enron_play

It’s a good time to have a property about corporate malfeasance. There’s already a perfectly good documentary about Enron, but that didn’t stop Amy Pascal and Columbia for paying for Lucy Prebble‘s play E.N.R.O.N., which dramatizes the company’s story.

Variety reports on the deal in brief. Laura Ziskin is producing from Prebble’s play, which opened in London this month and may come to Broadway in April 2010. Prebble will adapt; she recently scripted the Billie Piper-starring Secret Diary of a Call Girl. THR notes that Warner Bros. has also been developing an Enron film for some time, based on the novel Conspiracy of Fools by Kurt Eichenwald, who also wrote the book that was the basis for The Informant!.

Variety says, “The play is a story of greed and fraudulent accounting practices that transformed Enron into a powerhouse that at one time employed 22,000 people and reported $111 billion in revenues.” Notes on the play at the Playwrights Database read as follows:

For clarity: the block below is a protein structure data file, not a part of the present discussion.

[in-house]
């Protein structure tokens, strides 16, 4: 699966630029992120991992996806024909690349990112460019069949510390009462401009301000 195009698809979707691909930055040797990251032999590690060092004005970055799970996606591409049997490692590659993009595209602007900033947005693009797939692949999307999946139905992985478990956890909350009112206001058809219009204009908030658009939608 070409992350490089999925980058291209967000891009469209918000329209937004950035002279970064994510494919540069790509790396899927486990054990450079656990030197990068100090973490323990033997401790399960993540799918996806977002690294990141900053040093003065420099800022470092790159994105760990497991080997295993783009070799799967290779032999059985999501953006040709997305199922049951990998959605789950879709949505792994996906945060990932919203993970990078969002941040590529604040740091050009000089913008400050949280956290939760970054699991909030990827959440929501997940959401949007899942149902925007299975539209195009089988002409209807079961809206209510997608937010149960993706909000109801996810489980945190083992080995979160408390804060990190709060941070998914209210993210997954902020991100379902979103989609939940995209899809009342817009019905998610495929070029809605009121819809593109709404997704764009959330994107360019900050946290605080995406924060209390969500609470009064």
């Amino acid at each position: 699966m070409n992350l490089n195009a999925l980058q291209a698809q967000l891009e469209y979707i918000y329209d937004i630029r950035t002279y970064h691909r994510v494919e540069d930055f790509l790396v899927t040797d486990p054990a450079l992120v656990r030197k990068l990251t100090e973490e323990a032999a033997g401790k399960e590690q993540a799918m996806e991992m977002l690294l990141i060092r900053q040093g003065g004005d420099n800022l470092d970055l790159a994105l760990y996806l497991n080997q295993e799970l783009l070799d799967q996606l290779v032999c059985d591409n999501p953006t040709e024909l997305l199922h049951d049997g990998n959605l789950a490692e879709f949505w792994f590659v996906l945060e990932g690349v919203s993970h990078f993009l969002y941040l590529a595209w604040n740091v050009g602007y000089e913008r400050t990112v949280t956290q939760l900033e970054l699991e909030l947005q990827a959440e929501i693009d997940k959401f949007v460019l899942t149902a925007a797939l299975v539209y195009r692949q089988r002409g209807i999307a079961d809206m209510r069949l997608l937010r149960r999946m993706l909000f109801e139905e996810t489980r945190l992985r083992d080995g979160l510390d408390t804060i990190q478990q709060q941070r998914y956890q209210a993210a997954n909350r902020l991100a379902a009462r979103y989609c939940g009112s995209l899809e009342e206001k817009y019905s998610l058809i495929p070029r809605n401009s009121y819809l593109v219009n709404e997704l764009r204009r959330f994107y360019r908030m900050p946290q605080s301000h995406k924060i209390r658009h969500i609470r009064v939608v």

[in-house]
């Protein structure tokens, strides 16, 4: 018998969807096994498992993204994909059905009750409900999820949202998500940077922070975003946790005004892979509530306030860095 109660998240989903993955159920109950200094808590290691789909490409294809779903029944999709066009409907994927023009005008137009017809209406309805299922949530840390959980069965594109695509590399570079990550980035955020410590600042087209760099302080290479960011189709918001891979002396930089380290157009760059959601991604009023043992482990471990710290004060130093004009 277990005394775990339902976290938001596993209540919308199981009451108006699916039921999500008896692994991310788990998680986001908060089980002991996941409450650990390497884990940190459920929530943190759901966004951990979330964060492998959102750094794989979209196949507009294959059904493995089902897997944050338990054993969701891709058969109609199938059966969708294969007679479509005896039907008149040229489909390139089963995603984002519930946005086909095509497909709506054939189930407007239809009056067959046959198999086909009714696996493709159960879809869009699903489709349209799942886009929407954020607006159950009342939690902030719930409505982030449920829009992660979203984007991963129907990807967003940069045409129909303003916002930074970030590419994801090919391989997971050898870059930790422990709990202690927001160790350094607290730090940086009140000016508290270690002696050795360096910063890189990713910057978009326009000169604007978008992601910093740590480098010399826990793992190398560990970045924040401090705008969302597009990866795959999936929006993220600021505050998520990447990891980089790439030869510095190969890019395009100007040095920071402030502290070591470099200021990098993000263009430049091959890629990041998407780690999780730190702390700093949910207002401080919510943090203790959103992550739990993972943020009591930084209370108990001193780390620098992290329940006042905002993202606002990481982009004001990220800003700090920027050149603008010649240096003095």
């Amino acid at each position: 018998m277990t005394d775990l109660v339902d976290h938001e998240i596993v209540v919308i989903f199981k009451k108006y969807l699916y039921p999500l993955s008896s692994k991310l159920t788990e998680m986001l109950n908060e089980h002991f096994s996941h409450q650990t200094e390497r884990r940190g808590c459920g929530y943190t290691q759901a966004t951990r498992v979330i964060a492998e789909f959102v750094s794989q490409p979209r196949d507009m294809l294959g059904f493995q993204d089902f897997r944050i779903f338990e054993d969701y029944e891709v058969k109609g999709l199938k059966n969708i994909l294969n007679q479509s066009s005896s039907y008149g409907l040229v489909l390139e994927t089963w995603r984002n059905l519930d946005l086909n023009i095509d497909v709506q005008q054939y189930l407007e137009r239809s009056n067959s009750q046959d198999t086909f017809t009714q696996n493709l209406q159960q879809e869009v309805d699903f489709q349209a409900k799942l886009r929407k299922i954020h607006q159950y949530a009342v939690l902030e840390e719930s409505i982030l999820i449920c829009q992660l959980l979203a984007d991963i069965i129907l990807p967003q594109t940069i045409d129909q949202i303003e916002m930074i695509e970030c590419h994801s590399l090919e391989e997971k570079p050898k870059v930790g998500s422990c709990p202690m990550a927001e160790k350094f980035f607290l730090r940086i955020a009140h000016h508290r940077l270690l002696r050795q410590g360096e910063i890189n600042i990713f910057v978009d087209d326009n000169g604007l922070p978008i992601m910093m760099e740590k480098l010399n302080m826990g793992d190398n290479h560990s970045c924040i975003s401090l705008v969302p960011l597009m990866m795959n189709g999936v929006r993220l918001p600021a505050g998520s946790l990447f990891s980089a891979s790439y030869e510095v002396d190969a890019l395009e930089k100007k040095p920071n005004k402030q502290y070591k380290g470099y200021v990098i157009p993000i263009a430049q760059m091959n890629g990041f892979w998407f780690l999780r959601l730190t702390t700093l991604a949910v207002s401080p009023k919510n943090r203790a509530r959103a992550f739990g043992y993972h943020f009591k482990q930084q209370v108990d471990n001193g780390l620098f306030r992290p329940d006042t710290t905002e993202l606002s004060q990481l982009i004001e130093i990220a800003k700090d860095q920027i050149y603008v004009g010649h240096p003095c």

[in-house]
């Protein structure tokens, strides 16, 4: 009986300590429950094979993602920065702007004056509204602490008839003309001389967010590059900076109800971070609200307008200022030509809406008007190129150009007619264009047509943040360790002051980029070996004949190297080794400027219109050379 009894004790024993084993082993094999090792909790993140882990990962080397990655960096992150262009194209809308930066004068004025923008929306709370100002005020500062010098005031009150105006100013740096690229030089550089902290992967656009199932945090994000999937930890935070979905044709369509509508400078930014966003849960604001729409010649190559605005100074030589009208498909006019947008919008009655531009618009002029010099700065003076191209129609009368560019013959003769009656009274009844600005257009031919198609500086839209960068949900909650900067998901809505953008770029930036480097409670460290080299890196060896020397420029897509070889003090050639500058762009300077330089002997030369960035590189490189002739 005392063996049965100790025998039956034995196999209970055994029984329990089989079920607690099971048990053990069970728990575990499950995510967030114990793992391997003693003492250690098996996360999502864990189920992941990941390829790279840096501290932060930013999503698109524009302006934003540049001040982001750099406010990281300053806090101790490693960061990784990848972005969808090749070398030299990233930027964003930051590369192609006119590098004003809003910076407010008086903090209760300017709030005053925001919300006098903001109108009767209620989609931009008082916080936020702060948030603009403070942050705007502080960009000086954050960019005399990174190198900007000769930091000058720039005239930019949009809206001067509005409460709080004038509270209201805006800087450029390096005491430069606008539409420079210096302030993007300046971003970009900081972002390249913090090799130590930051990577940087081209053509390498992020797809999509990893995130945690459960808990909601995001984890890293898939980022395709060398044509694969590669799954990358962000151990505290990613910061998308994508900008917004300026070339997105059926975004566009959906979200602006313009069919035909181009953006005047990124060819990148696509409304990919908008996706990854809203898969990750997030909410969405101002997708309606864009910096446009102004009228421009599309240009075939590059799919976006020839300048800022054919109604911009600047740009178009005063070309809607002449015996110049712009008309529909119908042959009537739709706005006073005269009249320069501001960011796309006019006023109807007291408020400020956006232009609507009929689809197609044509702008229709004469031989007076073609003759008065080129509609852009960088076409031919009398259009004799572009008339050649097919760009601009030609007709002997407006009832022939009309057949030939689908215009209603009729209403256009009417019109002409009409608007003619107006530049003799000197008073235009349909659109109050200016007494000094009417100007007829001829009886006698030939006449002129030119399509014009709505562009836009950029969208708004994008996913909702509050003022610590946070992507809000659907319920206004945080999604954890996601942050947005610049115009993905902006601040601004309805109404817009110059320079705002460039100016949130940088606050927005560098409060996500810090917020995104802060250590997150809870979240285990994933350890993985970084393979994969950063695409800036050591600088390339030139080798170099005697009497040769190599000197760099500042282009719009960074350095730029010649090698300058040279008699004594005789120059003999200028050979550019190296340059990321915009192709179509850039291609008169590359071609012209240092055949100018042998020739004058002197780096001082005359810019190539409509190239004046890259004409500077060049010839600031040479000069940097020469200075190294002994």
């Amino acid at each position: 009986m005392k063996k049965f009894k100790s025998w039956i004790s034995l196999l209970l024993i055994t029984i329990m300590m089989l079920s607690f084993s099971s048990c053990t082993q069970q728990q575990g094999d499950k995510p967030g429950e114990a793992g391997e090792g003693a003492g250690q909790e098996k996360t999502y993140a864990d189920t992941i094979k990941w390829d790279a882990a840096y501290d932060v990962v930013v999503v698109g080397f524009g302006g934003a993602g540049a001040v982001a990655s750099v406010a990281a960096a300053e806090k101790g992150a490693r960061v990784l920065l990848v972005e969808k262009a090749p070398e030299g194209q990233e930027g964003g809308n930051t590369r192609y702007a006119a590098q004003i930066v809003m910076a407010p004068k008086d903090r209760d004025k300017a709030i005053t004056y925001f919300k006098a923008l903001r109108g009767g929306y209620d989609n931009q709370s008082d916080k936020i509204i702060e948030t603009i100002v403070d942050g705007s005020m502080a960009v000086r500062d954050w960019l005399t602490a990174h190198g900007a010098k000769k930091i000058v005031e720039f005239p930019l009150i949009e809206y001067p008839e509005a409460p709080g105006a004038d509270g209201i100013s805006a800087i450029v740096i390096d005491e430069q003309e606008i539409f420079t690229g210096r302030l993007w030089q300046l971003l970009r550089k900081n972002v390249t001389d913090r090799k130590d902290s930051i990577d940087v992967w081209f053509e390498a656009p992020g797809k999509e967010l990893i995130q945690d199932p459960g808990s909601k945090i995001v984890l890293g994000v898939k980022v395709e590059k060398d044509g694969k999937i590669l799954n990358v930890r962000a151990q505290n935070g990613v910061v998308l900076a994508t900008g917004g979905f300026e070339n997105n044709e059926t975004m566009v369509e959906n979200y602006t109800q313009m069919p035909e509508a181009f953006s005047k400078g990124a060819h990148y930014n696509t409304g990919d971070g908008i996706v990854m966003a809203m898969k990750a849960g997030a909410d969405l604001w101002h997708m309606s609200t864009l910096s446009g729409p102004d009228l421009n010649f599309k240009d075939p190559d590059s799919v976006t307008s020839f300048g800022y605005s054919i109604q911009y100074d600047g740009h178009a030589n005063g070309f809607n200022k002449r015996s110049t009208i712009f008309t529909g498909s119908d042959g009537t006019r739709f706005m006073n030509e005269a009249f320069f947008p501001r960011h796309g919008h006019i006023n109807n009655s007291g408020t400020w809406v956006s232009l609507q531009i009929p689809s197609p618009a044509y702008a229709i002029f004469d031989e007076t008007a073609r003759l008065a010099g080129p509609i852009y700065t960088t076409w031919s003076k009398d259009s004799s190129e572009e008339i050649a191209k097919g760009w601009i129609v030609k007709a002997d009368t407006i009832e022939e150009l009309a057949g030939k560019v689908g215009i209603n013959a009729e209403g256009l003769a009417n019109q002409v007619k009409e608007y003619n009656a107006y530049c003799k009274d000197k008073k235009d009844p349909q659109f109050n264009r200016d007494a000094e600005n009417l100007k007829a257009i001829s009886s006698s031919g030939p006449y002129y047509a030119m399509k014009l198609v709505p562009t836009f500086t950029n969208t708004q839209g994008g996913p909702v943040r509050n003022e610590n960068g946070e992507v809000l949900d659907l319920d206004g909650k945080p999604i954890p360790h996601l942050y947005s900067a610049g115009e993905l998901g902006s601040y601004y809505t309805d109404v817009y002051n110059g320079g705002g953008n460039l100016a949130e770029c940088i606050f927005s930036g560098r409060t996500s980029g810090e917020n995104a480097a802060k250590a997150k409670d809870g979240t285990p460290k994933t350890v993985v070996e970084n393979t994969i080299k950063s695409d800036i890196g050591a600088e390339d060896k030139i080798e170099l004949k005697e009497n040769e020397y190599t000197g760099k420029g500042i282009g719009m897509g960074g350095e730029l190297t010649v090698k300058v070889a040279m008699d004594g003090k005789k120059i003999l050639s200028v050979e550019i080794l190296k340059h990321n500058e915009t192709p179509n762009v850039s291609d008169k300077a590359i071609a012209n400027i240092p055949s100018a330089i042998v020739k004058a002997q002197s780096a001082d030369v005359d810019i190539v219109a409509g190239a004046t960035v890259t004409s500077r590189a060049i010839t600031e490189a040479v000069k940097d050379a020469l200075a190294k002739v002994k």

Are you kidding me? Did we take advantage? That’s what we do, that’s how the world works! When you ask, ‘Did you take advantage?’, I hear ‘Do you make a living?’, ‘Do you breathe in and out?’, ‘Are you a man?’! Yes, we took advantage! And the only difference between me and the people judging me is they weren’t smart enough to do what we did.” One of the most infamous scandals in financial history becomes a theatrical epic in Lucy Prebble’s new play. Mixing classical tragedy with savage comedy, it follows a group of flawed men and women in a narrative of greed and loss which reviews the tumultuous 1990s and casts a new light on the financial turmoil in which the world finds itself in 2009.

The energy company Enron had roots in a Nebraska company formed in 1932, but really came into being in ’79/’80 when the corporate structure was reorganized, allowing Ken Lay to become CEO. He moved the company to Houston TX and grew it into a business titan. But a great deal of that growth was based on fraud, and the company collapsed when the scandal was publicly revealed in 2001. Enron’s bankruptcy, at the time the largest in history (now 2nd to the 2008 Lehman Brothers collapse) also took down the accounting firm Arthur Anderson, which was found guilty of obstruction of justice for destroying documents relating to Enron’s case.

Sounds almost like a great American comedy, if the fortunes of thousands of innocent employees hadn’t been wrapped up in the dissolution.

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